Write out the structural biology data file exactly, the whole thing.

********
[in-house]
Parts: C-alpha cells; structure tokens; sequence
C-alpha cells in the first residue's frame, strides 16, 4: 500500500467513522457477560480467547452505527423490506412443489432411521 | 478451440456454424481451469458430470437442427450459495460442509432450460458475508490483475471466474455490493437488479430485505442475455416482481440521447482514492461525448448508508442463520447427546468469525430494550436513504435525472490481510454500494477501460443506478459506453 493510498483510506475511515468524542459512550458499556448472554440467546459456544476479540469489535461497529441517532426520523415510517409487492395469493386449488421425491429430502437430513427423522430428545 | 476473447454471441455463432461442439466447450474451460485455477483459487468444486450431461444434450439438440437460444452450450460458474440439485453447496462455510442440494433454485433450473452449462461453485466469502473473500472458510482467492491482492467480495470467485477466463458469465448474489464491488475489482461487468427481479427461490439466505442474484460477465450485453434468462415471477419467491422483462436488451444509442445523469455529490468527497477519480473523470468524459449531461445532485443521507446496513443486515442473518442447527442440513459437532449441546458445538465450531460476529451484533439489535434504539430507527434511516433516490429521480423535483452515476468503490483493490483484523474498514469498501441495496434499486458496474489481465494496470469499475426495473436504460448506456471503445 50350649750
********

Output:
[in-house]
Parts: C-alpha cells; structure tokens; sequence
C-alpha cells in the first residue's frame, strides 16, 4: 500500500467513522457477560480467547452505527423490506412443489432411521 | 478451440456454424481451469458430470437442427450459495460442509432450460458475508490483475471466474455490493437488479430485505442475455416482481440521447482514492461525448448508508442463520447427546468469525430494550436513504435525472490481510454500494477501460443506478459506453 493510498483510506475511515468524542459512550458499556448472554440467546459456544476479540469489535461497529441517532426520523415510517409487492395469493386449488421425491429430502437430513427423522430428545 | 476473447454471441455463432461442439466447450474451460485455477483459487468444486450431461444434450439438440437460444452450450460458474440439485453447496462455510442440494433454485433450473452449462461453485466469502473473500472458510482467492491482492467480495470467485477466463458469465448474489464491488475489482461487468427481479427461490439466505442474484460477465450485453434468462415471477419467491422483462436488451444509442445523469455529490468527497477519480473523470468524459449531461445532485443521507446496513443486515442473518442447527442440513459437532449441546458445538465450531460476529451484533439489535434504539430507527434511516433516490429521480423535483452515476468503490483493490483484523474498514469498501441495496434499486458496474489481465494496470469499475426495473436504460448506456471503445 50350649750